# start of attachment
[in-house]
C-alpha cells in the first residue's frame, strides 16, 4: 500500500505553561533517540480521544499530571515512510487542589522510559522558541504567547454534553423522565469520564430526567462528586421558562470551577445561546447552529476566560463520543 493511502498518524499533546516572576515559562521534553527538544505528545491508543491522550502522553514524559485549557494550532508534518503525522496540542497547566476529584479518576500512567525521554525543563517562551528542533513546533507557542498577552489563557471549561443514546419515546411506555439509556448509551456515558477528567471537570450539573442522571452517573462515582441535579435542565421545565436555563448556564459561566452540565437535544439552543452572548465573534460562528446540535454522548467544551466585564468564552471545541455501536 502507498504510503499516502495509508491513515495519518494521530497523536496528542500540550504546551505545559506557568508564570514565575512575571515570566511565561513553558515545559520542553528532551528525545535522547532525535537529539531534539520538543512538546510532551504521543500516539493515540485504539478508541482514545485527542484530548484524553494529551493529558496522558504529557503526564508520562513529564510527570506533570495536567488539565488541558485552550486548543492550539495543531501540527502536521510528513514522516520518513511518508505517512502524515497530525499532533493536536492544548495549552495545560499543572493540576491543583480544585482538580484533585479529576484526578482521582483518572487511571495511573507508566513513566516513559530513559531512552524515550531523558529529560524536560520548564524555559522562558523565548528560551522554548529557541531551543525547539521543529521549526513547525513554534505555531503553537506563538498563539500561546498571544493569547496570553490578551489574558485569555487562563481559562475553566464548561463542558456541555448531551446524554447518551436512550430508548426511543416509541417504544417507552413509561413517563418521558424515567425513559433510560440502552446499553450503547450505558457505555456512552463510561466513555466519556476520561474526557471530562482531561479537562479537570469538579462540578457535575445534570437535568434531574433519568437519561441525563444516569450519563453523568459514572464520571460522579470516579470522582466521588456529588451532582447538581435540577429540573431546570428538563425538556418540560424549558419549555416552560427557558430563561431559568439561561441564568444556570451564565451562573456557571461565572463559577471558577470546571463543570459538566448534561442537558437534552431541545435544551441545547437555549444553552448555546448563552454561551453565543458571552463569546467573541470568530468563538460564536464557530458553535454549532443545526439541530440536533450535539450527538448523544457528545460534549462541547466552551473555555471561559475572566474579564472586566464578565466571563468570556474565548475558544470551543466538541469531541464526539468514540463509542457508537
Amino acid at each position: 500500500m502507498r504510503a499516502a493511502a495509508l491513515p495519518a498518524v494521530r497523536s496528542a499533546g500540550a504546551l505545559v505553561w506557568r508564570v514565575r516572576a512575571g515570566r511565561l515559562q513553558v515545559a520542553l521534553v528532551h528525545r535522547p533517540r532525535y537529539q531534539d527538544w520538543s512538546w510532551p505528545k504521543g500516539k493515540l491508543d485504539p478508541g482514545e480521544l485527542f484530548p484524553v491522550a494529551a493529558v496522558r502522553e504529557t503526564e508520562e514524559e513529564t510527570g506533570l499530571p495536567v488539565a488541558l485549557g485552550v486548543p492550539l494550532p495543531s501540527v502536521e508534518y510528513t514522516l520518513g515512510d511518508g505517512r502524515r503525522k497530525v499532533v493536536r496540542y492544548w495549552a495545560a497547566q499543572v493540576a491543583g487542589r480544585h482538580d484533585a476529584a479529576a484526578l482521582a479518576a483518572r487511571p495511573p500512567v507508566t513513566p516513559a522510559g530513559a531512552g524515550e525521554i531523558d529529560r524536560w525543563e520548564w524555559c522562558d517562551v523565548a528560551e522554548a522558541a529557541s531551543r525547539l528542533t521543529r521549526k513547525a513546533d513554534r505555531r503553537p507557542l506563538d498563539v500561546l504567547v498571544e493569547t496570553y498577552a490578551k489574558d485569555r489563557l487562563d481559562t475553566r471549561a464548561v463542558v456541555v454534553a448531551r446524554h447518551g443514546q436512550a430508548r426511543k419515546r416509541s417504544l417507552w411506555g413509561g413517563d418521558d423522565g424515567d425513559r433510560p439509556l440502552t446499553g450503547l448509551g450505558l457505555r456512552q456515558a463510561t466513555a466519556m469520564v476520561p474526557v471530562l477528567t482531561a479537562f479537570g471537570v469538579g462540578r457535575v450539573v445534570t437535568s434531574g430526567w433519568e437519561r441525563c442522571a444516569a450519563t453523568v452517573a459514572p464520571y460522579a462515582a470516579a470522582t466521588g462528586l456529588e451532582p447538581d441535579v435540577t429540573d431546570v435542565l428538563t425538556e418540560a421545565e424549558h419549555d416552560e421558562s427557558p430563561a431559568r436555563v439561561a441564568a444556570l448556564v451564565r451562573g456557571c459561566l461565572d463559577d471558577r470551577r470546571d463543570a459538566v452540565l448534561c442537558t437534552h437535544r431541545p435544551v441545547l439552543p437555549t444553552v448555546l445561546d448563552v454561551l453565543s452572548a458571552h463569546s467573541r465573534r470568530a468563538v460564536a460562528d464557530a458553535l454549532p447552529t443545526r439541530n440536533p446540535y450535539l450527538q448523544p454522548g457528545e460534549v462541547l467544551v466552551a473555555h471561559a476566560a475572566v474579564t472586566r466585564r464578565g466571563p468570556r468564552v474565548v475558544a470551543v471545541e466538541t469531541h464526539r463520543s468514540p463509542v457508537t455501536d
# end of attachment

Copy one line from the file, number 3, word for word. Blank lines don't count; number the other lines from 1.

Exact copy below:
Amino acid at each position: 500500500m502507498r504510503a499516502a493511502a495509508l491513515p495519518a498518524v494521530r497523536s496528542a499533546g500540550a504546551l505545559v505553561w506557568r508564570v514565575r516572576a512575571g515570566r511565561l515559562q513553558v515545559a520542553l521534553v528532551h528525545r535522547p533517540r532525535y537529539q531534539d527538544w520538543s512538546w510532551p505528545k504521543g500516539k493515540l491508543d485504539p478508541g482514545e480521544l485527542f484530548p484524553v491522550a494529551a493529558v496522558r502522553e504529557t503526564e508520562e514524559e513529564t510527570g506533570l499530571p495536567v488539565a488541558l485549557g485552550v486548543p492550539l494550532p495543531s501540527v502536521e508534518y510528513t514522516l520518513g515512510d511518508g505517512r502524515r503525522k497530525v499532533v493536536r496540542y492544548w495549552a495545560a497547566q499543572v493540576a491543583g487542589r480544585h482538580d484533585a476529584a479529576a484526578l482521582a479518576a483518572r487511571p495511573p500512567v507508566t513513566p516513559a522510559g530513559a531512552g524515550e525521554i531523558d529529560r524536560w525543563e520548564w524555559c522562558d517562551v523565548a528560551e522554548a522558541a529557541s531551543r525547539l528542533t521543529r521549526k513547525a513546533d513554534r505555531r503553537p507557542l506563538d498563539v500561546l504567547v498571544e493569547t496570553y498577552a490578551k489574558d485569555r489563557l487562563d481559562t475553566r471549561a464548561v463542558v456541555v454534553a448531551r446524554h447518551g443514546q436512550a430508548r426511543k419515546r416509541s417504544l417507552w411506555g413509561g413517563d418521558d423522565g424515567d425513559r433510560p439509556l440502552t446499553g450503547l448509551g450505558l457505555r456512552q456515558a463510561t466513555a466519556m469520564v476520561p474526557v471530562l477528567t482531561a479537562f479537570g471537570v469538579g462540578r457535575v450539573v445534570t437535568s434531574g430526567w433519568e437519561r441525563c442522571a444516569a450519563t453523568v452517573a459514572p464520571y460522579a462515582a470516579a470522582t466521588g462528586l456529588e451532582p447538581d441535579v435540577t429540573d431546570v435542565l428538563t425538556e418540560a421545565e424549558h419549555d416552560e421558562s427557558p430563561a431559568r436555563v439561561a441564568a444556570l448556564v451564565r451562573g456557571c459561566l461565572d463559577d471558577r470551577r470546571d463543570a459538566v452540565l448534561c442537558t437534552h437535544r431541545p435544551v441545547l439552543p437555549t444553552v448555546l445561546d448563552v454561551l453565543s452572548a458571552h463569546s467573541r465573534r470568530a468563538v460564536a460562528d464557530a458553535l454549532p447552529t443545526r439541530n440536533p446540535y450535539l450527538q448523544p454522548g457528545e460534549v462541547l467544551v466552551a473555555h471561559a476566560a475572566v474579564t472586566r466585564r464578565g466571563p468570556r468564552v474565548v475558544a470551543v471545541e466538541t469531541h464526539r463520543s468514540p463509542v457508537t455501536d